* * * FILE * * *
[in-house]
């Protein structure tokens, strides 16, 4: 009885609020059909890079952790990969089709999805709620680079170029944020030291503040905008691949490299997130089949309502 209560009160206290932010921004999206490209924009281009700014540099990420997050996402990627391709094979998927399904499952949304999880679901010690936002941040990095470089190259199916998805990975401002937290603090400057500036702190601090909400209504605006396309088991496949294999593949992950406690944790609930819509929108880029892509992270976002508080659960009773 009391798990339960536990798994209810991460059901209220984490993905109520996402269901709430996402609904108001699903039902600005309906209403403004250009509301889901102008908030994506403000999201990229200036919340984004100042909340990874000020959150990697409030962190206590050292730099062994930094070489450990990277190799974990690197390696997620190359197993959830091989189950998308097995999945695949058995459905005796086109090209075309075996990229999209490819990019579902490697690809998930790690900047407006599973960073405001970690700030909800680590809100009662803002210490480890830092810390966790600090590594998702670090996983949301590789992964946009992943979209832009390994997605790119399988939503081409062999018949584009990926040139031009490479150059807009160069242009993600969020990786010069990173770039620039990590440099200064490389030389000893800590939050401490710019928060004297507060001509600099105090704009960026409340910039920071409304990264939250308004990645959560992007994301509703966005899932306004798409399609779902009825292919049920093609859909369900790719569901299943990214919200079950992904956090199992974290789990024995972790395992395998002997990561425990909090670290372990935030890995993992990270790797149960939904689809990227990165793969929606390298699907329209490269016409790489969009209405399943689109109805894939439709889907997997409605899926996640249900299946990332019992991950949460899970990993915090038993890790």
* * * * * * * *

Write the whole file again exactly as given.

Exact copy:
[in-house]
């Protein structure tokens, strides 16, 4: 009885609020059909890079952790990969089709999805709620680079170029944020030291503040905008691949490299997130089949309502 209560009160206290932010921004999206490209924009281009700014540099990420997050996402990627391709094979998927399904499952949304999880679901010690936002941040990095470089190259199916998805990975401002937290603090400057500036702190601090909400209504605006396309088991496949294999593949992950406690944790609930819509929108880029892509992270976002508080659960009773 009391798990339960536990798994209810991460059901209220984490993905109520996402269901709430996402609904108001699903039902600005309906209403403004250009509301889901102008908030994506403000999201990229200036919340984004100042909340990874000020959150990697409030962190206590050292730099062994930094070489450990990277190799974990690197390696997620190359197993959830091989189950998308097995999945695949058995459905005796086109090209075309075996990229999209490819990019579902490697690809998930790690900047407006599973960073405001970690700030909800680590809100009662803002210490480890830092810390966790600090590594998702670090996983949301590789992964946009992943979209832009390994997605790119399988939503081409062999018949584009990926040139031009490479150059807009160069242009993600969020990786010069990173770039620039990590440099200064490389030389000893800590939050401490710019928060004297507060001509600099105090704009960026409340910039920071409304990264939250308004990645959560992007994301509703966005899932306004798409399609779902009825292919049920093609859909369900790719569901299943990214919200079950992904956090199992974290789990024995972790395992395998002997990561425990909090670290372990935030890995993992990270790797149960939904689809990227990165793969929606390298699907329209490269016409790489969009209405399943689109109805894939439709889907997997409605899926996640249900299946990332019992991950949460899970990993915090038993890790």